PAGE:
Endothelin-1 has been appreciated in animals and humans as a potential target for inhibition in patients with acutely decompensated congestive heart failure (CHF), as well as patients with a chronic low-output state. There has been intense interest in determining the effects of endothelin-1 on the cardiovascular system. Elevated plasma levels of endothelin-1 in patients with CHF portend a poorer prognosis than similar patients without elevated levels. Endothelin-1 levels correlate inversely with maximum oxygen consumption, and inhibition of the myocardial endothelin pathway in rats with CHF improves survival. An association between endothelin-1 and the development of CHF has recently been supported. Selectively inhibiting the endothelin A receptors in dogs with CHF produced hemodynamic improvement. Similarly, in rabbits, a structural advantage was demonstrated. Benefits in cardiac remodeling have been demonstrated in several models of CHF by nonselectively antagonizing endothelin receptors. In human trials using nonselective endothelin-1 inhibitors, researchers have demonstrated hemodynamic benefit and improvement in cardiac function in patients with decompensated CHF. Inhibition of endothelin-1 in patients with CHF appears to have potential therapeutic value, and ongoing clinical trials will further investigate the safety, efficacy, and role of this new potential therapeutic target for the treatment of CHF. (C) 2000 Lippincott Williams and Wilkins, Inc.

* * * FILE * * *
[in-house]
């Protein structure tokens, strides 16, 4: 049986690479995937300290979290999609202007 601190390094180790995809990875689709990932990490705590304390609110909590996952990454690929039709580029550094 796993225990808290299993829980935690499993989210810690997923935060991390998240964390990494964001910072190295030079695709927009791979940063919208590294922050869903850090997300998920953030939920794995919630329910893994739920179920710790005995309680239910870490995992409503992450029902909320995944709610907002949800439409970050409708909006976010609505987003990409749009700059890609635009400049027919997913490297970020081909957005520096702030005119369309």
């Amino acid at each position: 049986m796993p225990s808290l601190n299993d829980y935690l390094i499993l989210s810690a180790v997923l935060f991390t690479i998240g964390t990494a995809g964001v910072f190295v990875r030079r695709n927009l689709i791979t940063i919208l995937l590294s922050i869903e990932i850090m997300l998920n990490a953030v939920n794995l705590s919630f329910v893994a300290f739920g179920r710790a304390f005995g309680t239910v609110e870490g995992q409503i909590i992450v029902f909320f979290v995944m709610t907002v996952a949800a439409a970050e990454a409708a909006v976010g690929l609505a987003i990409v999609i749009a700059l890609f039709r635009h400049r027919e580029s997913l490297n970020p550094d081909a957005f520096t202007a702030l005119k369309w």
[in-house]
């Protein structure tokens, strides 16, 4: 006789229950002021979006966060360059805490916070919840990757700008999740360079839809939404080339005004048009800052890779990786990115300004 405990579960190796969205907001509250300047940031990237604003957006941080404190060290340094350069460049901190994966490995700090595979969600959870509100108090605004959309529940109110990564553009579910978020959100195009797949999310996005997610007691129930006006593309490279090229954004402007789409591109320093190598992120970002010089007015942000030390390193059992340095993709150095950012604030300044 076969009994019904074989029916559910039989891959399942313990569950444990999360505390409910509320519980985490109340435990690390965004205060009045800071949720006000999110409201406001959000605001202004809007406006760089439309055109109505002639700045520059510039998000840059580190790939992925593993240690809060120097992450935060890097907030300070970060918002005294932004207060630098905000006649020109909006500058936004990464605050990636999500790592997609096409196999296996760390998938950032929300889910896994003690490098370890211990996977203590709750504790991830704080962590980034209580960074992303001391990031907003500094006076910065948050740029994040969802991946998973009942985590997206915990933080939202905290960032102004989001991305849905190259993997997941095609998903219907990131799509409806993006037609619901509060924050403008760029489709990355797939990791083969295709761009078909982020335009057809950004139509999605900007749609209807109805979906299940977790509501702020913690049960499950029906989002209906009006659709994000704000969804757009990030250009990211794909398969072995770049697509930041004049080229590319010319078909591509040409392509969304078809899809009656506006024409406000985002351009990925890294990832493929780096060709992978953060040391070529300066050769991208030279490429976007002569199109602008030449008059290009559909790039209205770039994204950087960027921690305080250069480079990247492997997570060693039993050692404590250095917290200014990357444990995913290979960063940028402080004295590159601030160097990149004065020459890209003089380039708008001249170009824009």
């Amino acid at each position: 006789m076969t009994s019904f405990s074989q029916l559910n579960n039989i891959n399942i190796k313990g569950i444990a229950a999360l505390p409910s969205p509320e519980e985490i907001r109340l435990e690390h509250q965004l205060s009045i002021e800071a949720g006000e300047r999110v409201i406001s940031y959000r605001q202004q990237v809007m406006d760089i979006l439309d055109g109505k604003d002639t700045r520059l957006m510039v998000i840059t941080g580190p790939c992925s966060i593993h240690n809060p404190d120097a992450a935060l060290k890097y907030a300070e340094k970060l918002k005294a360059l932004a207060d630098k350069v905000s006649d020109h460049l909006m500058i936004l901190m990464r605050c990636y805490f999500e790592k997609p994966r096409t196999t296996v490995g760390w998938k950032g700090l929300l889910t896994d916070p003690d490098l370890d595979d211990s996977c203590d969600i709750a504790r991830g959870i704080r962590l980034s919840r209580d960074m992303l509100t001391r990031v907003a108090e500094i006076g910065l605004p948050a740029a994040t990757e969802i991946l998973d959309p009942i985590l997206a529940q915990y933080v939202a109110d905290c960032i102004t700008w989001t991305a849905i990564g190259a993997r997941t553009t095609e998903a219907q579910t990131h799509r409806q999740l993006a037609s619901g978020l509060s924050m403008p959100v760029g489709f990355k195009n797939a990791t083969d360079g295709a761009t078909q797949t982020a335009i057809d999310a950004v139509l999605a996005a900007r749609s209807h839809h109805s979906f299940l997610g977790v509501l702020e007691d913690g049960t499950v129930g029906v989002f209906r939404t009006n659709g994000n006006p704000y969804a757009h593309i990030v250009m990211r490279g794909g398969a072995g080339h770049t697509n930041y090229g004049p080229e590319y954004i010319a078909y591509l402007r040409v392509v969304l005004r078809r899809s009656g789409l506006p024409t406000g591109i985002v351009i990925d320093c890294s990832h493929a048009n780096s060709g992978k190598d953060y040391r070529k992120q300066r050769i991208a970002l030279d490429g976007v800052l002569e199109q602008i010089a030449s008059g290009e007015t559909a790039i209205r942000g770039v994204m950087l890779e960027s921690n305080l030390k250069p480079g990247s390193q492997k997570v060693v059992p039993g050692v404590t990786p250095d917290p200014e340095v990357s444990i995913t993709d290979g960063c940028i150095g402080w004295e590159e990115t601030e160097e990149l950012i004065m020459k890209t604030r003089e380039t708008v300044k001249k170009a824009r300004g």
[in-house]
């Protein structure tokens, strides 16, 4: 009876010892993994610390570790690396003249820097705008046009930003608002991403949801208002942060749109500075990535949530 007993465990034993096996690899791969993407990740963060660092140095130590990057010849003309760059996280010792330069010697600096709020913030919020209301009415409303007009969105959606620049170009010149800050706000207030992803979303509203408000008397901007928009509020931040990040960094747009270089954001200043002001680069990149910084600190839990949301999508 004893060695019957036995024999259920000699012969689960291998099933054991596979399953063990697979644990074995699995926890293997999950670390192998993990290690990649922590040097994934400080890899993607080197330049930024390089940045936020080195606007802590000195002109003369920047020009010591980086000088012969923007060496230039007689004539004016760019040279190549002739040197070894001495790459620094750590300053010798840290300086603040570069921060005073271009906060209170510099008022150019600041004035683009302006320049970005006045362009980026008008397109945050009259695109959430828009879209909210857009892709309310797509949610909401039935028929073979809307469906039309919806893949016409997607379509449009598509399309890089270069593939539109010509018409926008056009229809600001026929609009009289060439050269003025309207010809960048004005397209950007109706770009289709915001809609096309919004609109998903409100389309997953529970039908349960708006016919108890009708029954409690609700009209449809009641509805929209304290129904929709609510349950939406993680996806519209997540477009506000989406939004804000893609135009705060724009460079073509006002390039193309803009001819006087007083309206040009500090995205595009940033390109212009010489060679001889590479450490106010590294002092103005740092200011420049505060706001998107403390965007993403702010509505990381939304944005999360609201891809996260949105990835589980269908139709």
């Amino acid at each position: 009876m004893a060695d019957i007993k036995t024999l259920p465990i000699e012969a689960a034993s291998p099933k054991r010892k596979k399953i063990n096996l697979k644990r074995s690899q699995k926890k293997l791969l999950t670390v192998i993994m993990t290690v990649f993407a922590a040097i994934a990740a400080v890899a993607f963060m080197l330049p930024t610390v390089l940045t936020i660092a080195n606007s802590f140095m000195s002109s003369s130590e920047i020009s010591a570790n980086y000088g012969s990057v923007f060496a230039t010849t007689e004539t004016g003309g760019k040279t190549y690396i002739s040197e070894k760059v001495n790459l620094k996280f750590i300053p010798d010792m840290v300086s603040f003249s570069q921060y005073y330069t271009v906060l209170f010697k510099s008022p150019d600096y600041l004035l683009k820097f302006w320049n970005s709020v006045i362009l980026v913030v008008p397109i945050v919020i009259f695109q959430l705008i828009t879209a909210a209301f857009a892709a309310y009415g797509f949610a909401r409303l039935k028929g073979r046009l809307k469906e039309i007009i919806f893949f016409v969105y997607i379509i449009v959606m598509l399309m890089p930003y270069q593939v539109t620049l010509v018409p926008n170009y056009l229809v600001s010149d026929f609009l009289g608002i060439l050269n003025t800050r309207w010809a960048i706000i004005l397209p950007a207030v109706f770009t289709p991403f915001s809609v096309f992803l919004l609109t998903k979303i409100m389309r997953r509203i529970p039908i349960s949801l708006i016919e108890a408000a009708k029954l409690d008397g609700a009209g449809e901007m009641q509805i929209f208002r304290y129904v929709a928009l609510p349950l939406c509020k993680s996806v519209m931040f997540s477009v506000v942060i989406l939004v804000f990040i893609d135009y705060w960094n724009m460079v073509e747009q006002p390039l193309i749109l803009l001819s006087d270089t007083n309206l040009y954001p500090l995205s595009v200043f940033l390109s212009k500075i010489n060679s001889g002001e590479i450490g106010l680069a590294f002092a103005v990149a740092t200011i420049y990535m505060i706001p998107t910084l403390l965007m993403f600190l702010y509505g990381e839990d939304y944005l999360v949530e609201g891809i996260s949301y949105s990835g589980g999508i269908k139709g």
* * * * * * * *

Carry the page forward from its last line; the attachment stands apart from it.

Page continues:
ASJC Scopus subject areas
- Cardiology and Cardiovascular Medicine